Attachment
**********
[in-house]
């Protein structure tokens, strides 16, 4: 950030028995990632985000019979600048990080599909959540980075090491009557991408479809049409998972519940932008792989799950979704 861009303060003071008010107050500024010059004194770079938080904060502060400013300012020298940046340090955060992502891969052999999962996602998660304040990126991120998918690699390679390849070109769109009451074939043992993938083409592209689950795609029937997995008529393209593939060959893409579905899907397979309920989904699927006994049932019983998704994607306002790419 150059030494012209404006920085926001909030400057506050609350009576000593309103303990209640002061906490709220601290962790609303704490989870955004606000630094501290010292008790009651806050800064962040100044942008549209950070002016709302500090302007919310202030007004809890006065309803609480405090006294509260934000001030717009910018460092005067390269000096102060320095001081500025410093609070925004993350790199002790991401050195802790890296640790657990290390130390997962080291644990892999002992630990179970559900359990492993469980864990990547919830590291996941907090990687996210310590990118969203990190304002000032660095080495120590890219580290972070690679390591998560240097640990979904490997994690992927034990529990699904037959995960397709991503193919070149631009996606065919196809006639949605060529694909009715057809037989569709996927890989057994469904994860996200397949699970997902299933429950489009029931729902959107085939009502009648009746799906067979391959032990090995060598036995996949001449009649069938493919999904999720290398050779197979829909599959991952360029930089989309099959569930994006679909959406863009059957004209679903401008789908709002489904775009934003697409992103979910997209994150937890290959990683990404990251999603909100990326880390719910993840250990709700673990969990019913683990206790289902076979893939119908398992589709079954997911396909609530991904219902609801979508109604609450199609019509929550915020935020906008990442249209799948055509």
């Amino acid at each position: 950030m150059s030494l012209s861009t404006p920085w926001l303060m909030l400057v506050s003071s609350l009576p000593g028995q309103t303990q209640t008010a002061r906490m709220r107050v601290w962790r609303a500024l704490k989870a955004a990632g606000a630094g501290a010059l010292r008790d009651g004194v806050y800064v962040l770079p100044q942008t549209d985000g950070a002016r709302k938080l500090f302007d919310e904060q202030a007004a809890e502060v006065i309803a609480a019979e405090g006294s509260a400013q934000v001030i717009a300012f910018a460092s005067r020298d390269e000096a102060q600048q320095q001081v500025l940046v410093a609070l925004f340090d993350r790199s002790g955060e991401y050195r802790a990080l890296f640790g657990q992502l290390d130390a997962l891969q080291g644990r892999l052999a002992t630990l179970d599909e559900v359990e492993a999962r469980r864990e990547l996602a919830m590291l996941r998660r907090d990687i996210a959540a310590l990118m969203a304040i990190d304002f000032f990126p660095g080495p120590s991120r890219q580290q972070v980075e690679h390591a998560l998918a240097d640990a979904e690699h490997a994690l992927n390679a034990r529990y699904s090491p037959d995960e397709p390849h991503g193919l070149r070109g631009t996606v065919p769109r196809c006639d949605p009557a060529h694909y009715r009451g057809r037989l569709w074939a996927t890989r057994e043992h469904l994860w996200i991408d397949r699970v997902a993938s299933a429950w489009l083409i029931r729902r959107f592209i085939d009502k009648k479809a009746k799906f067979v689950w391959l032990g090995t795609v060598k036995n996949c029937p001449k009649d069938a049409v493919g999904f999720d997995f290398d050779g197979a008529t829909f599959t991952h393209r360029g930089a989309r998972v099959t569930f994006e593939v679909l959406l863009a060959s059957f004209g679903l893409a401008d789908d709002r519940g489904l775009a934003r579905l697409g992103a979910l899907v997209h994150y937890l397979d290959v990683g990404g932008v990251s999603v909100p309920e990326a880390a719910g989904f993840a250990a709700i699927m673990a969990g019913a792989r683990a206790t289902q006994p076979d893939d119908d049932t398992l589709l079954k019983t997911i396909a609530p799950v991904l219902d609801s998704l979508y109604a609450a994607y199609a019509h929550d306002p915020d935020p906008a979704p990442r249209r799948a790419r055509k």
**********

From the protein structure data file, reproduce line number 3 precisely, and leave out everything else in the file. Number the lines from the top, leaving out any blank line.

């Amino acid at each position: 950030m150059s030494l012209s861009t404006p920085w926001l303060m909030l400057v506050s003071s609350l009576p000593g028995q309103t303990q209640t008010a002061r906490m709220r107050v601290w962790r609303a500024l704490k989870a955004a990632g606000a630094g501290a010059l010292r008790d009651g004194v806050y800064v962040l770079p100044q942008t549209d985000g950070a002016r709302k938080l500090f302007d919310e904060q202030a007004a809890e502060v006065i309803a609480a019979e405090g006294s509260a400013q934000v001030i717009a300012f910018a460092s005067r020298d390269e000096a102060q600048q320095q001081v500025l940046v410093a609070l925004f340090d993350r790199s002790g955060e991401y050195r802790a990080l890296f640790g657990q992502l290390d130390a997962l891969q080291g644990r892999l052999a002992t630990l179970d599909e559900v359990e492993a999962r469980r864990e990547l996602a919830m590291l996941r998660r907090d990687i996210a959540a310590l990118m969203a304040i990190d304002f000032f990126p660095g080495p120590s991120r890219q580290q972070v980075e690679h390591a998560l998918a240097d640990a979904e690699h490997a994690l992927n390679a034990r529990y699904s090491p037959d995960e397709p390849h991503g193919l070149r070109g631009t996606v065919p769109r196809c006639d949605p009557a060529h694909y009715r009451g057809r037989l569709w074939a996927t890989r057994e043992h469904l994860w996200i991408d397949r699970v997902a993938s299933a429950w489009l083409i029931r729902r959107f592209i085939d009502k009648k479809a009746k799906f067979v689950w391959l032990g090995t795609v060598k036995n996949c029937p001449k009649d069938a049409v493919g999904f999720d997995f290398d050779g197979a008529t829909f599959t991952h393209r360029g930089a989309r998972v099959t569930f994006e593939v679909l959406l863009a060959s059957f004209g679903l893409a401008d789908d709002r519940g489904l775009a934003r579905l697409g992103a979910l899907v997209h994150y937890l397979d290959v990683g990404g932008v990251s999603v909100p309920e990326a880390a719910g989904f993840a250990a709700i699927m673990a969990g019913a792989r683990a206790t289902q006994p076979d893939d119908d049932t398992l589709l079954k019983t997911i396909a609530p799950v991904l219902d609801s998704l979508y109604a609450a994607y199609a019509h929550d306002p915020d935020p906008a979704p990442r249209r799948a790419r055509k």